Leelanau County heads towards an important crossroads in the upcoming election. Voters will be asked to approve a one mill tax increase to preserve our present level of county services. While the tax increase itself is modest, I am worried about this millage because many people just don't realize what is at stake and will either vote "no" on the general idea of taxes or will fail to vote on the proposals at all.
Here is what a "no" vote means:
Elimination of the following programs
- 9-1-1/Emergency Management Services (EMS) staff
- Public Safety: Marine Safety Unit, Narcotics Deputy (TNT), Animal Control Officer, Community Work Program
- Human Services- MSU Extension/4-H/Master Gardener, Budgets for Parks &
Reductions in these services:
- Law Enforcement deputies
- Family Court direct service staff
- Prosecutor's support staff
- Staff for the Clerk, Treasurer, Register of Deeds, Equalization, Planning, and Administration
The nuts and bolt of these cuts is mind-boggling. County departments are still scrambling to come up with a Plan B in case the millage fails, but it's looking something like this:
We will still be able to call 911, but our current 911 dispatchers will be laid off and our calls may be answered by a dispatch center in another county. No more Marine Safety Patrol, no more Animal Control Officer. Fewer road patrols.
MSU Extension, which relies on matching funds from Federal, State, and County budgets, would be closed down. Even though Leelanau County funds less than 30% of Leelanau's Extension budget ($166,677 in 2005) , it will cease to exist without the county's share of funding.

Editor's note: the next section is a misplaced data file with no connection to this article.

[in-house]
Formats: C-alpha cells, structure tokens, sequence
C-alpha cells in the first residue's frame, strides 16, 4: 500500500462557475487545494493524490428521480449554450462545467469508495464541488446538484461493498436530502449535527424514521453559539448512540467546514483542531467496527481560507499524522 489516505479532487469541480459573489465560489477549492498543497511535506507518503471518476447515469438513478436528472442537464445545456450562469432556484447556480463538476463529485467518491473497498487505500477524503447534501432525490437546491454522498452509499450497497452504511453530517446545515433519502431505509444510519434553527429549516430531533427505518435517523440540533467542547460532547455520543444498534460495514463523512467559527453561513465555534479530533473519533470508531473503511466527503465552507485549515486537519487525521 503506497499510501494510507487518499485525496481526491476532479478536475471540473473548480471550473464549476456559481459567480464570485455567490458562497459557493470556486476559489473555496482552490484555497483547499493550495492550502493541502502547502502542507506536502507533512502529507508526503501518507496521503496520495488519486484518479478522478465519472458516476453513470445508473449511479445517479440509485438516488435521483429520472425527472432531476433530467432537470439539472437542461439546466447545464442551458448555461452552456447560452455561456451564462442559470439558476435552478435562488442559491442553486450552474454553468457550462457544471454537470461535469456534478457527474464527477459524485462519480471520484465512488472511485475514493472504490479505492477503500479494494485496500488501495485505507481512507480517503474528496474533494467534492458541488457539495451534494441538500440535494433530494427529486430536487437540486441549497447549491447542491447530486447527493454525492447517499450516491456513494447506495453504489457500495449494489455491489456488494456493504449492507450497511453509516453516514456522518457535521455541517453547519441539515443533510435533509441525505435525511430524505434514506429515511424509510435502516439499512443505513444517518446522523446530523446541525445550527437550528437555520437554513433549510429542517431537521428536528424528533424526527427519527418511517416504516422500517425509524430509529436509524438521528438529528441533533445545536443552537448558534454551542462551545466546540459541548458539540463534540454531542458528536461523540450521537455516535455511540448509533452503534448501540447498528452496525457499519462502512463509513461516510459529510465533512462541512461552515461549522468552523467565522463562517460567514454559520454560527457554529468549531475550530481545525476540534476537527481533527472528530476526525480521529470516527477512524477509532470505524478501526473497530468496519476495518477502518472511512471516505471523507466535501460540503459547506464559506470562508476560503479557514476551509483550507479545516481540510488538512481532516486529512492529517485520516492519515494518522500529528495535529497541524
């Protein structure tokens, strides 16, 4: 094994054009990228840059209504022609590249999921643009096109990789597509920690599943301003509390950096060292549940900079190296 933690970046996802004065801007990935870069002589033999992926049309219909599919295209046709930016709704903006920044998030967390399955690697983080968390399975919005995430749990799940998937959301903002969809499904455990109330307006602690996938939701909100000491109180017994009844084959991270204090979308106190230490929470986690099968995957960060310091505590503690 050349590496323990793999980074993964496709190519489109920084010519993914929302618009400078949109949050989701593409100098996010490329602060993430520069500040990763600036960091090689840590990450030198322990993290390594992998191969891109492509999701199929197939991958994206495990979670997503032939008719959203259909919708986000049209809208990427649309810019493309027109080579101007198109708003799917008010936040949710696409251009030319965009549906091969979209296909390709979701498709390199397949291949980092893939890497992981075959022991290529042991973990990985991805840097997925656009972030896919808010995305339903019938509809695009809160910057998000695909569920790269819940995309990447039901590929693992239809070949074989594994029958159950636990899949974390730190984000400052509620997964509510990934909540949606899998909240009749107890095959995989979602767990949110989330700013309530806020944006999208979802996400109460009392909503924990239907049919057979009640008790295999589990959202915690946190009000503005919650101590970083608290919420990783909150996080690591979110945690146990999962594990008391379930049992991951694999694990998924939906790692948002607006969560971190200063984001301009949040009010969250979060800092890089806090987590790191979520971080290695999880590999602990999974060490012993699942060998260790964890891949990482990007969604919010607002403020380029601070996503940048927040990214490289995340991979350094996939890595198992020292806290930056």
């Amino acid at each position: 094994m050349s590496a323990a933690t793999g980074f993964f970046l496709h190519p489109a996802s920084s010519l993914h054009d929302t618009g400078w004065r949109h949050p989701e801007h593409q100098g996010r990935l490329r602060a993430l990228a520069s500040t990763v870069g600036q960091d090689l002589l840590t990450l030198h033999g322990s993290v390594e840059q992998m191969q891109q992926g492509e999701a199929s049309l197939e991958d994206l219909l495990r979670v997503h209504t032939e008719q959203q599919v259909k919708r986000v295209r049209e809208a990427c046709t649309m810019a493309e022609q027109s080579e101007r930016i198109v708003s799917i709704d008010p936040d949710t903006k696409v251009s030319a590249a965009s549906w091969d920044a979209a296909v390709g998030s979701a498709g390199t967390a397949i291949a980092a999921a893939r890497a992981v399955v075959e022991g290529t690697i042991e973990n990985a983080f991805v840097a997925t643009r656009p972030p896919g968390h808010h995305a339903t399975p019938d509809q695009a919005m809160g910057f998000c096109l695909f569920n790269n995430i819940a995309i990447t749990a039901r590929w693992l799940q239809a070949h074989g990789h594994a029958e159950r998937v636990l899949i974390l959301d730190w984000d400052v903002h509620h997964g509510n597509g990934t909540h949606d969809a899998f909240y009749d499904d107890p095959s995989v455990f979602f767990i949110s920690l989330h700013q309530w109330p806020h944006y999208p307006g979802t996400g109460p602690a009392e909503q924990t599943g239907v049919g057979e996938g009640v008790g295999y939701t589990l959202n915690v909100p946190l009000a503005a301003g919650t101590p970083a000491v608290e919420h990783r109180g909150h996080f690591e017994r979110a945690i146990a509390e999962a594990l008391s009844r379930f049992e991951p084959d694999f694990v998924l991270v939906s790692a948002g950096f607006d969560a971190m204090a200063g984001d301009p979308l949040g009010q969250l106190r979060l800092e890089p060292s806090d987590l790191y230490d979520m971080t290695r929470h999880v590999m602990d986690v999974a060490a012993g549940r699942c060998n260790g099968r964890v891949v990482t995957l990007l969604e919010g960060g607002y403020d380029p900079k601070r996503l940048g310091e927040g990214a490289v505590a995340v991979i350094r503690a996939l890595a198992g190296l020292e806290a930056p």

4-H and all 4-H programs will shut down. No livestock clubs, no horse clubs, no chess clubs, no Fair. Our after school program, Kids Club, serving 200 kids at 5 county schools, would close its doors. Exploration Days, the annual opportunity for teens to experience a taste of college life on the MSU campus, would no longer be available to Leelanau teens. The Johnson Scholarships, nearly $100,000 a year for local college students, would be less accessible to our county's kids, since 50% of that fund is earmarked for 4-H kids. 4-H Youth Association scholarships (over $4000 last year for a wide variety of learning opportunities for kids of all ages and volunteers) will no longer be available.
A "no" vote means the loss of priceless things, as well. We can't put a dollar value on a quick response to a 911 call. Or on the over 200 people that volunteer with MSU Extension through 4-H , the Master Gardener program, and other programs. Or having a real person answer the Equalization department phone when we have a question about our taxes.
We can calculate what it will cost each of us to save these services, and the cost is surprisingly reasonable. The median residential parcel in Leelanau County has a taxable value of $59,000. Move the decimal point 3 places to the left to find out what the cost will be per year. The owner of a home with a $60,000 taxable value, the average homeowner, will pay $60 more per year, or $5 per month. That's not much, but our homeowner's monthly budget will also benefit from the expiration of the current 911 surcharge on their land-line phone bill. Your taxes go up by $5 per month, but your phone bill will go down by $2.12 per month.
That's less than three dollars a month for a whole lot of services. Three dollars a month for the programs that keep us safe, that care for our children, that define our community. Are we voting for our pocketbooks or are we voting for our community?